EDITORIAL: We Ignore Mental Health at Our Peril
10/16/2013, 3 p.m.
Well over 400 people took a portion of their day Saturday to contribute their thoughts, ideas and suggestions to a community action plan at “A National Dialogue on Mental Health.”
The event, hosted by Mayor Vincent C. Gray, is part of the “Creating Community Solutions,” national outreach program that seeks community input about ways to deal with mental health and educate citizens.
The District is just one of several cities involved in this national dialogue which was born after the Newtown massacre last December. Mental health and other experts began planning and organizing these roundtables at the behest of President Barack Obama.
Recent events in the District of Columbia alone illustrate the need for a greater understanding in the wider community about identifying mental health issues. Aaron Alexis, identified as the Navy Yard shooter and Miriam Carey, a dental hygienist who was shot and killed by police last week while ramming her car into a barricade near the Capitol each has been identified as having suffered from mental illness.
All too often, mental health problems go unnoticed and unrecognized, despite the fact that by the accounting of the National Alliance for Mental Illness (NAMI), at least 10,000 D.C. residents suffer from mental health issues and one in 10 children struggle to cope with mental health problems. The issue is much more common than people realize and affects people of color in far greater numbers than any other group.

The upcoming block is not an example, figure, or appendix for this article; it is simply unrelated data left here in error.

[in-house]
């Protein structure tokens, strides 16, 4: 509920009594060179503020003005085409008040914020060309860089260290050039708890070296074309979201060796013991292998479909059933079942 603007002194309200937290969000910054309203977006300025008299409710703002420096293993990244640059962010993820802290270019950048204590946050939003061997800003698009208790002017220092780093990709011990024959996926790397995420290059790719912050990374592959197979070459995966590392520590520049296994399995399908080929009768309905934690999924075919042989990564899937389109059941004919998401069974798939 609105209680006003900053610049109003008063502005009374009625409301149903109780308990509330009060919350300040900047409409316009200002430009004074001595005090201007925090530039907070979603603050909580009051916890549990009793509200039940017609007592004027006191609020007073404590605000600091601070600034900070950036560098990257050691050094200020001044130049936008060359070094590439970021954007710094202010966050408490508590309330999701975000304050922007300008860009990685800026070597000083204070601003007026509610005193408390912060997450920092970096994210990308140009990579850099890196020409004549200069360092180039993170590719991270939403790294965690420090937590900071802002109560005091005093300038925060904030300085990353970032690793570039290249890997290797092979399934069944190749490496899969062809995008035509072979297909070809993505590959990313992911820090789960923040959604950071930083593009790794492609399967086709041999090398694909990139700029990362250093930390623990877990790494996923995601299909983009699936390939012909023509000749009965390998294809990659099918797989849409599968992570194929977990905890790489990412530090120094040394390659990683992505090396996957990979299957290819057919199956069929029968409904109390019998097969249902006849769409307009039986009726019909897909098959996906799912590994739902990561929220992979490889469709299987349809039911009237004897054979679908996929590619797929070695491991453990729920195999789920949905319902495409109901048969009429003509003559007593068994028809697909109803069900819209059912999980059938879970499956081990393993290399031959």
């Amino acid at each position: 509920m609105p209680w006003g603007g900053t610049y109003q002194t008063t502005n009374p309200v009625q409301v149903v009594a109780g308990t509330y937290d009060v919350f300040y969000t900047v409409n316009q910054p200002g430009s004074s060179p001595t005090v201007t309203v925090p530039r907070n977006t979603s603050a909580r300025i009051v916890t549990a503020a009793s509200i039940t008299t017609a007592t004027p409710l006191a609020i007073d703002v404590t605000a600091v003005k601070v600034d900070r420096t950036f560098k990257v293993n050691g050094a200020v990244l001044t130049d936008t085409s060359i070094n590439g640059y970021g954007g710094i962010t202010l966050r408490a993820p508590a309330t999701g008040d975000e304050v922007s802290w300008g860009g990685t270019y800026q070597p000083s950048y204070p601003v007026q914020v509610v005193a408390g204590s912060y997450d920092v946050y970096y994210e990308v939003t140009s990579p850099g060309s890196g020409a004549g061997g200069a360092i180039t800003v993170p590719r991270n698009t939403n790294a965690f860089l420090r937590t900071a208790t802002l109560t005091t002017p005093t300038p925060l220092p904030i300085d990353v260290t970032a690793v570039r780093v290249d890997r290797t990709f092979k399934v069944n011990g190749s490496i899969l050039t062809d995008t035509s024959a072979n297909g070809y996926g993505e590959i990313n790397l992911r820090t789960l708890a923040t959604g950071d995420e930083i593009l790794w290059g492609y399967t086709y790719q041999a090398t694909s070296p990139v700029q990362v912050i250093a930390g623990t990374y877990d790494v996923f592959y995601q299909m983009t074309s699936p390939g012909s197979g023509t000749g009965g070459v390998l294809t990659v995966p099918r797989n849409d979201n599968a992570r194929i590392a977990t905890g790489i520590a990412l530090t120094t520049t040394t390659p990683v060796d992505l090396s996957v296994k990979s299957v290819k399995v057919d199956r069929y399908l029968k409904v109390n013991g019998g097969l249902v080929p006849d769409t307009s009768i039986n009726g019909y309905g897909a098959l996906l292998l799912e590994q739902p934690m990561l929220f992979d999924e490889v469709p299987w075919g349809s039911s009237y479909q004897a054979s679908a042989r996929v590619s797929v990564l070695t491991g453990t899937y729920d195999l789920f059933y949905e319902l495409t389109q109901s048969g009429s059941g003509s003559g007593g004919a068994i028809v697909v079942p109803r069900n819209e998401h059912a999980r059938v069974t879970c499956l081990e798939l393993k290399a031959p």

According to outgoing Surgeon General Dr. Regina Benjamin, the suicide rate among African- American children between the ages of 10 to 14 increased 233 percent from 1980 to 1995. And a 2011 report from the Centers for Disease Control and Prevention, notes that suicide is the third highest cause of death in 15- to 24-year-old African-American males behind homicide and accidents.
Mental health officials say that while major depression was found to be the single largest cause of disability in the world, it routinely goes unrecognized, undiagnosed and untreated. Within any given one-year period, nearly 10 percent of American adults will suffer from major depression, but only half of those will be diagnosed and about 30 percent will receive treatment.
Yet, the general public’s misunderstanding and lack of awareness persists, notably in the black community because of the stigma associated with mental illness. Yet the roundtable was encouraging based on the numbers of black people who attended – 62 percent – and because of the proactive approach experts and organizers adopted.
A good deal of Saturday’s focus was on the impact of mental illness on young people and ways to intervene early so as to head off larger potential problems down the road.
Dr. Joseph L. Wright, a pediatrician and senior vice president of the Child Health Advocacy Institute at the Children’s National Medical Center, said 50 percent of mental health conditions first begin to appear before the age of 14. And typically, there is an eight-year gap between the time symptoms are recognized and treatment is offered.
There is an urgent need for all of us to change the way we view and react to mental health issues. We cannot pretend that it doesn’t exist. More often than not, it’s just as much the woman in a business suit as the smelly, dirty man mumbling to himself on the street corner who suffers from mental illness. We – especially those of us in the black community – have to stop acting as if we and our families are fine, that if we exhibit symptoms we can shake them off, that mental health is a secret that must stay hidden from the outside world. Mental health issues are real, sometimes problematic but eminently treatable.
It’s time to toss away the stigma.